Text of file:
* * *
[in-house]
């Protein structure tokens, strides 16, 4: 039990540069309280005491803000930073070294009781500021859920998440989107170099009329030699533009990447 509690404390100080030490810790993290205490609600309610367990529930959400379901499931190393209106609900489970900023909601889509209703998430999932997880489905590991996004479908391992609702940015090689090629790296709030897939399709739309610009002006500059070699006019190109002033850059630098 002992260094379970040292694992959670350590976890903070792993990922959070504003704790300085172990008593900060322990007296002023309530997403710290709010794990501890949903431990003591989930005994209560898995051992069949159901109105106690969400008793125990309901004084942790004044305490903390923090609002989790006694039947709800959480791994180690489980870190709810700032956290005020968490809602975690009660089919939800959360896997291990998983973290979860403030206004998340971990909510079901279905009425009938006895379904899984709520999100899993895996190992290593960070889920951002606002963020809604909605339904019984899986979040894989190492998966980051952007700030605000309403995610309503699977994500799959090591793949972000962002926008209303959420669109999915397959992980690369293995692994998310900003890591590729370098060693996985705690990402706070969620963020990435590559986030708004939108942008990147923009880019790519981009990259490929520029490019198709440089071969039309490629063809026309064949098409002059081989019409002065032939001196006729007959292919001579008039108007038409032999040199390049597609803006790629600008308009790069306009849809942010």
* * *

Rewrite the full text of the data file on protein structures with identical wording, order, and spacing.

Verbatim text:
[in-house]
């Protein structure tokens, strides 16, 4: 039990540069309280005491803000930073070294009781500021859920998440989107170099009329030699533009990447 509690404390100080030490810790993290205490609600309610367990529930959400379901499931190393209106609900489970900023909601889509209703998430999932997880489905590991996004479908391992609702940015090689090629790296709030897939399709739309610009002006500059070699006019190109002033850059630098 002992260094379970040292694992959670350590976890903070792993990922959070504003704790300085172990008593900060322990007296002023309530997403710290709010794990501890949903431990003591989930005994209560898995051992069949159901109105106690969400008793125990309901004084942790004044305490903390923090609002989790006694039947709800959480791994180690489980870190709810700032956290005020968490809602975690009660089919939800959360896997291990998983973290979860403030206004998340971990909510079901279905009425009938006895379904899984709520999100899993895996190992290593960070889920951002606002963020809604909605339904019984899986979040894989190492998966980051952007700030605000309403995610309503699977994500799959090591793949972000962002926008209303959420669109999915397959992980690369293995692994998310900003890591590729370098060693996985705690990402706070969620963020990435590559986030708004939108942008990147923009880019790519981009990259490929520029490019198709440089071969039309490629063809026309064949098409002059081989019409002065032939001196006729007959292919001579008039108007038409032999040199390049597609803006790629600008308009790069306009849809942010």